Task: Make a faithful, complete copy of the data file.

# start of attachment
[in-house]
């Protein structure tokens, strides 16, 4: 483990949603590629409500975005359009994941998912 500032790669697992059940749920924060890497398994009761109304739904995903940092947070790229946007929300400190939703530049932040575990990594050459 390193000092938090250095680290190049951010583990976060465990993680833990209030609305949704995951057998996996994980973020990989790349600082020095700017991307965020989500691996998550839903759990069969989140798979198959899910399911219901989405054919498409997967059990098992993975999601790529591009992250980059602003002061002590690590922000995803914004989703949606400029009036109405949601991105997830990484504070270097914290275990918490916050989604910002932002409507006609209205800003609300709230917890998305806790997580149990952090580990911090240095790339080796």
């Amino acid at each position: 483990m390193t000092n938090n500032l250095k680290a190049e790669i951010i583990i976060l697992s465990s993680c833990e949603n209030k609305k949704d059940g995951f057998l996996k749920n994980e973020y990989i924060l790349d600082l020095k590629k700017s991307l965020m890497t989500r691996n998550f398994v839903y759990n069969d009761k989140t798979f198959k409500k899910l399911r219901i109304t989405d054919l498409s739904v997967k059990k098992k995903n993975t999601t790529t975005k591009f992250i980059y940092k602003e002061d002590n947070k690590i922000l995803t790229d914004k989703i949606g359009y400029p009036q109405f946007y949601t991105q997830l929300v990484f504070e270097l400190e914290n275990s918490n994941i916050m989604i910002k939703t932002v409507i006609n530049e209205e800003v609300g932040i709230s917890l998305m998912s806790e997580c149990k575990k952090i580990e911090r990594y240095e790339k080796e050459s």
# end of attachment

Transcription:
[in-house]
């Protein structure tokens, strides 16, 4: 483990949603590629409500975005359009994941998912 500032790669697992059940749920924060890497398994009761109304739904995903940092947070790229946007929300400190939703530049932040575990990594050459 390193000092938090250095680290190049951010583990976060465990993680833990209030609305949704995951057998996996994980973020990989790349600082020095700017991307965020989500691996998550839903759990069969989140798979198959899910399911219901989405054919498409997967059990098992993975999601790529591009992250980059602003002061002590690590922000995803914004989703949606400029009036109405949601991105997830990484504070270097914290275990918490916050989604910002932002409507006609209205800003609300709230917890998305806790997580149990952090580990911090240095790339080796």
């Amino acid at each position: 483990m390193t000092n938090n500032l250095k680290a190049e790669i951010i583990i976060l697992s465990s993680c833990e949603n209030k609305k949704d059940g995951f057998l996996k749920n994980e973020y990989i924060l790349d600082l020095k590629k700017s991307l965020m890497t989500r691996n998550f398994v839903y759990n069969d009761k989140t798979f198959k409500k899910l399911r219901i109304t989405d054919l498409s739904v997967k059990k098992k995903n993975t999601t790529t975005k591009f992250i980059y940092k602003e002061d002590n947070k690590i922000l995803t790229d914004k989703i949606g359009y400029p009036q109405f946007y949601t991105q997830l929300v990484f504070e270097l400190e914290n275990s918490n994941i916050m989604i910002k939703t932002v409507i006609n530049e209205e800003v609300g932040i709230s917890l998305m998912s806790e997580c149990k575990k952090i580990e911090r990594y240095e790339k080796e050459s």